Monday, January 13, 2014

Offensive motorists; Electricity prices; WiFi woes; Islamic modesty; & Islamic radicalisation.

Having driven at least 3,000km over the Xmas and New Year period, I now wait (for at least a couple of months but maybe a lot more) to receive notices telling me what motoring offences I'm alleged to have committed. And this despite my very best efforts to stay within the law. My pessimism has been increased by the reports of a police sergeant who castigated his men for not issuing enough fines, labelling them 'Tight-fisted cry-babies'. Spain's traffic cops now have a salary/bonus system which motivates them to fine drivers, even (as I well know) without stopping them to acquaint them with the nature of their alleged offence. And, when it comes to their word against yours . . . .

Talking about squeezing the lemons until the pips squeak - after years of above-inflation increases, Spain's electricity is now the 3rd most expensive in the EU, after only Ireland and Cyprus. The government's explanation for the latest increase is that 'poor regulation' under the last government has led to 'huge deficits' (losses??) for the suppliers. On top of which someone has to pay for the subsidies to renewable sources. This doesn't sound entirely convincing but I fear we won't get anything better. Or a halt in the relentless increases. As in other industries, there are effective monopolies all around Spain.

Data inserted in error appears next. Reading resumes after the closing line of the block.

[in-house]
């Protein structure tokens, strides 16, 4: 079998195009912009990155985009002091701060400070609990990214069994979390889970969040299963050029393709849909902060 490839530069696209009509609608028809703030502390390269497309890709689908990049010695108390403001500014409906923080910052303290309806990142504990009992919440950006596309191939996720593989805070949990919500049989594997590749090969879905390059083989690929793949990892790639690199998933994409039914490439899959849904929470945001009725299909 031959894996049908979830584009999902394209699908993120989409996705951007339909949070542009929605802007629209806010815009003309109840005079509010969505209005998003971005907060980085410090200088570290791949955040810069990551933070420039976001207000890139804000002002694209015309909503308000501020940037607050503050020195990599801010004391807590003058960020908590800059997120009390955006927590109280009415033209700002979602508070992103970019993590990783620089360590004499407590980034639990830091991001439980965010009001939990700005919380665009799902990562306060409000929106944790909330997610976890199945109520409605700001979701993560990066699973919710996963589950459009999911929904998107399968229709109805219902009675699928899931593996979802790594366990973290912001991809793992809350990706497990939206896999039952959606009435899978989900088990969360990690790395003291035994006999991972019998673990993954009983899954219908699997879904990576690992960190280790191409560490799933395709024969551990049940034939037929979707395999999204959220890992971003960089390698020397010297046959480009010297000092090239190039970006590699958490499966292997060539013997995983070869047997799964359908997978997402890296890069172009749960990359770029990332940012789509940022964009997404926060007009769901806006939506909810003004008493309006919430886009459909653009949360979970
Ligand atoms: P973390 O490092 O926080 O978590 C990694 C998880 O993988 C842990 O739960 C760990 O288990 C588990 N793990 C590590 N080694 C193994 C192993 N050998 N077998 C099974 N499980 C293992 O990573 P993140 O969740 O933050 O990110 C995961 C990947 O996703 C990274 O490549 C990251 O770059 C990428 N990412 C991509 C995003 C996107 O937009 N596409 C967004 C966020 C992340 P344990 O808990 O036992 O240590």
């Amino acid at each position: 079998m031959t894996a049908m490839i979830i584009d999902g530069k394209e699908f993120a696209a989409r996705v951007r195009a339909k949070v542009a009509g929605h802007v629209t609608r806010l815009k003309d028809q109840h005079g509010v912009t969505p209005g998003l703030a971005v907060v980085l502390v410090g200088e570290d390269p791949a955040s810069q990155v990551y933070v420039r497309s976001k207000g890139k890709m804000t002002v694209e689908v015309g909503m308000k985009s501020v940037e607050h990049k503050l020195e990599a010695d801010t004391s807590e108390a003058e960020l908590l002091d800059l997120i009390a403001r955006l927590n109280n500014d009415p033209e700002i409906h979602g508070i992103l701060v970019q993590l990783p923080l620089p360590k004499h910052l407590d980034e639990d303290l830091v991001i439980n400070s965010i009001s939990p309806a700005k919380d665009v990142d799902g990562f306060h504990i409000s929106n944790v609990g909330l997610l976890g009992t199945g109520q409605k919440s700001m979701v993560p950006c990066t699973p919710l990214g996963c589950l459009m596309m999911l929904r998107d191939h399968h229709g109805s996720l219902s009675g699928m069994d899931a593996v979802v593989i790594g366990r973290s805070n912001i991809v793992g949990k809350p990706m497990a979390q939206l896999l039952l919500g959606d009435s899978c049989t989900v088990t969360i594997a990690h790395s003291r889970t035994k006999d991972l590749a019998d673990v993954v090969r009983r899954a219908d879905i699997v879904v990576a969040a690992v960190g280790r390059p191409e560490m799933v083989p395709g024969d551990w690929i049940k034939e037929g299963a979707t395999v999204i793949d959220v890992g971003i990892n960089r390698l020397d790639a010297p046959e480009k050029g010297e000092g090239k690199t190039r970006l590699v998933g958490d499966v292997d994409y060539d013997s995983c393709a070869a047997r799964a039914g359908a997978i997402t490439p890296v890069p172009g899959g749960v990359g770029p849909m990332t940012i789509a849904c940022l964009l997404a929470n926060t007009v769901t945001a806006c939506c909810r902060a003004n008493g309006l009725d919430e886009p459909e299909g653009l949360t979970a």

Which reminds me . . . I read that rural users in the UK had just been given 'super-fast' broadband. I live on the edge of Pontevedra city and I've been waiting 13 years for something better than 1 mega. So, 'fast' would be perfectly acceptable to me, never mind 'super-fast'. You can imagine my feelings, then, when reading that BT provides this for c. 10 euros a month, against 35 euros for my pathetic service. Which Telefónica-Movistar clearly has no intention of doing anything about. Another effective monopoly.

I enjoy watching a BBC TV program on Sunday mornings which brings together people of different faiths, as well as apostates and even atheists. Nothing is ever agreed but it's amusing watching people swap their respective certainties. Yesterday, there were several young Islamic women - some in just scarves (hijabs), some in niqabs but none in burqas. One of those in a niqab said her wearing it was an act of 'worship and modesty', for which she would be rewarded in heaven. And she offered the argument that separating men and women in meetings, lectures, etc. was not really 'segregation'. "It is" she said "merely seating arrangements in the Islamic tradition". Given that she was clearly intelligent, this left me wondering - not for the first time, of course - about the power of indoctrination.

More seriously, for an insight into the radicalisation of young Muslim men in the UK click here for a talk by a young Muslim woman on this

Finally . . . Flicking through images of the niqab, I came across this cartoon. Which seems to reflect the attitude of the young woman on TV:-

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